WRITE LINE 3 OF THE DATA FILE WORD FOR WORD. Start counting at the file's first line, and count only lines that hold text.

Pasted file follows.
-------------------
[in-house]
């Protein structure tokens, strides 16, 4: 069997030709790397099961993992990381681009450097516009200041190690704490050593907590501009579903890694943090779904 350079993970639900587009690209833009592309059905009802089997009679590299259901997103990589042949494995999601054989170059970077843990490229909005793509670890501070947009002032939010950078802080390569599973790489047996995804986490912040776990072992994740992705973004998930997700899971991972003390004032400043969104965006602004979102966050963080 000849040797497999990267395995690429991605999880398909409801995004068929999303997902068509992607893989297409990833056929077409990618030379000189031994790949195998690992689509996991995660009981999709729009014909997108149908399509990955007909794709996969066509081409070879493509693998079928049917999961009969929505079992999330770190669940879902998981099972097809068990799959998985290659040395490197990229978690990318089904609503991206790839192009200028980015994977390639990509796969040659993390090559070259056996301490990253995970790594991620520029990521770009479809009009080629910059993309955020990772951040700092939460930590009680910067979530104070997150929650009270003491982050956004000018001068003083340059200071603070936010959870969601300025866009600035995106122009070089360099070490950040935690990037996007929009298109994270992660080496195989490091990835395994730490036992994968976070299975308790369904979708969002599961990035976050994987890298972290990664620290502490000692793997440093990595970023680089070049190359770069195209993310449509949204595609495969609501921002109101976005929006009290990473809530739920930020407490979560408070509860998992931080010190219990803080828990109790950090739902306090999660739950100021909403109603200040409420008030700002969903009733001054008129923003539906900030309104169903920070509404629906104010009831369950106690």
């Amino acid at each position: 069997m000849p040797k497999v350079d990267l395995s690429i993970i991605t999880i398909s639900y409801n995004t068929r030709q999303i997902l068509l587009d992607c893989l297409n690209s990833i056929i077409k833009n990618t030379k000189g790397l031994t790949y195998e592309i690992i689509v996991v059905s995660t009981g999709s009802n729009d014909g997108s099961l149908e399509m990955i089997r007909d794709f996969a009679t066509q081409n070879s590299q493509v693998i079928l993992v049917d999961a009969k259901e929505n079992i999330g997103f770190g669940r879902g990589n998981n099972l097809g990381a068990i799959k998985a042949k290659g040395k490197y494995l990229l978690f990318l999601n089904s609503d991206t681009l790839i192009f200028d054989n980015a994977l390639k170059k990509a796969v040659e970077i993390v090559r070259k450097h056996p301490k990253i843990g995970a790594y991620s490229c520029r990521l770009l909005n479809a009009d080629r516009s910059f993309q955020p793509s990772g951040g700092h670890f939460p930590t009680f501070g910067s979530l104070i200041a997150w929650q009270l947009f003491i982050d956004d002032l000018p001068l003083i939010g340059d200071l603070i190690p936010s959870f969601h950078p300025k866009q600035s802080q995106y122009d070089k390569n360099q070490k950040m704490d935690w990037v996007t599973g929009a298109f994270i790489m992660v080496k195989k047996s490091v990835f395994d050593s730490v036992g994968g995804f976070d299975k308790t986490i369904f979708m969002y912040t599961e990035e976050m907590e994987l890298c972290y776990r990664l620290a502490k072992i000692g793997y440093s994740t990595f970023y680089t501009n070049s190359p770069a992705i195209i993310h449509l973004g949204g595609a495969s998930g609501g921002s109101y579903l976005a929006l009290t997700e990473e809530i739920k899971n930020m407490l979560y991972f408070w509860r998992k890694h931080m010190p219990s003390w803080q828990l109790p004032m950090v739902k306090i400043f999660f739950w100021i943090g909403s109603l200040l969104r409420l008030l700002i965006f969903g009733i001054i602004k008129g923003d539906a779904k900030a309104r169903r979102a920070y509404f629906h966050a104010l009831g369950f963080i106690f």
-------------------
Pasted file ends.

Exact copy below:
């Amino acid at each position: 069997m000849p040797k497999v350079d990267l395995s690429i993970i991605t999880i398909s639900y409801n995004t068929r030709q999303i997902l068509l587009d992607c893989l297409n690209s990833i056929i077409k833009n990618t030379k000189g790397l031994t790949y195998e592309i690992i689509v996991v059905s995660t009981g999709s009802n729009d014909g997108s099961l149908e399509m990955i089997r007909d794709f996969a009679t066509q081409n070879s590299q493509v693998i079928l993992v049917d999961a009969k259901e929505n079992i999330g997103f770190g669940r879902g990589n998981n099972l097809g990381a068990i799959k998985a042949k290659g040395k490197y494995l990229l978690f990318l999601n089904s609503d991206t681009l790839i192009f200028d054989n980015a994977l390639k170059k990509a796969v040659e970077i993390v090559r070259k450097h056996p301490k990253i843990g995970a790594y991620s490229c520029r990521l770009l909005n479809a009009d080629r516009s910059f993309q955020p793509s990772g951040g700092h670890f939460p930590t009680f501070g910067s979530l104070i200041a997150w929650q009270l947009f003491i982050d956004d002032l000018p001068l003083i939010g340059d200071l603070i190690p936010s959870f969601h950078p300025k866009q600035s802080q995106y122009d070089k390569n360099q070490k950040m704490d935690w990037v996007t599973g929009a298109f994270i790489m992660v080496k195989k047996s490091v990835f395994d050593s730490v036992g994968g995804f976070d299975k308790t986490i369904f979708m969002y912040t599961e990035e976050m907590e994987l890298c972290y776990r990664l620290a502490k072992i000692g793997y440093s994740t990595f970023y680089t501009n070049s190359p770069a992705i195209i993310h449509l973004g949204g595609a495969s998930g609501g921002s109101y579903l976005a929006l009290t997700e990473e809530i739920k899971n930020m407490l979560y991972f408070w509860r998992k890694h931080m010190p219990s003390w803080q828990l109790p004032m950090v739902k306090i400043f999660f739950w100021i943090g909403s109603l200040l969104r409420l008030l700002i965006f969903g009733i001054i602004k008129g923003d539906a779904k900030a309104r169903r979102a920070y509404f629906h966050a104010l009831g369950f963080i106690f």